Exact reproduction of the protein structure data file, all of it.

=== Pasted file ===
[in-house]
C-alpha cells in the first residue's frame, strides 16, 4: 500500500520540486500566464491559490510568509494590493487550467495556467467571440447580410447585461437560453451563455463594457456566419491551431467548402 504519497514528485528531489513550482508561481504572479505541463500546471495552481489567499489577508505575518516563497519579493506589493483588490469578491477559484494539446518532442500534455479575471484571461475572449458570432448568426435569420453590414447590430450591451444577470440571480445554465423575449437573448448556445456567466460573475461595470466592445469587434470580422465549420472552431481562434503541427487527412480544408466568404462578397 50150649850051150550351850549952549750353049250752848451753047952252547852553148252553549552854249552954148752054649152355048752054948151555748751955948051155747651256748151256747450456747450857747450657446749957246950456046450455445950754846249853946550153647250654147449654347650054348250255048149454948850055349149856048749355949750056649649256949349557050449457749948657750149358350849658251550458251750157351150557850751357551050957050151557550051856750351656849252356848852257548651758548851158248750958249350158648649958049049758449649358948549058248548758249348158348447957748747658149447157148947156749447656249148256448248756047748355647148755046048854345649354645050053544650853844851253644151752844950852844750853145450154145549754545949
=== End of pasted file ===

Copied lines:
[in-house]
C-alpha cells in the first residue's frame, strides 16, 4: 500500500520540486500566464491559490510568509494590493487550467495556467467571440447580410447585461437560453451563455463594457456566419491551431467548402 504519497514528485528531489513550482508561481504572479505541463500546471495552481489567499489577508505575518516563497519579493506589493483588490469578491477559484494539446518532442500534455479575471484571461475572449458570432448568426435569420453590414447590430450591451444577470440571480445554465423575449437573448448556445456567466460573475461595470466592445469587434470580422465549420472552431481562434503541427487527412480544408466568404462578397 50150649850051150550351850549952549750353049250752848451753047952252547852553148252553549552854249552954148752054649152355048752054948151555748751955948051155747651256748151256747450456747450857747450657446749957246950456046450455445950754846249853946550153647250654147449654347650054348250255048149454948850055349149856048749355949750056649649256949349557050449457749948657750149358350849658251550458251750157351150557850751357551050957050151557550051856750351656849252356848852257548651758548851158248750958249350158648649958049049758449649358948549058248548758249348158348447957748747658149447157148947156749447656249148256448248756047748355647148755046048854345649354645050053544650853844851253644151752844950852844750853145450154145549754545949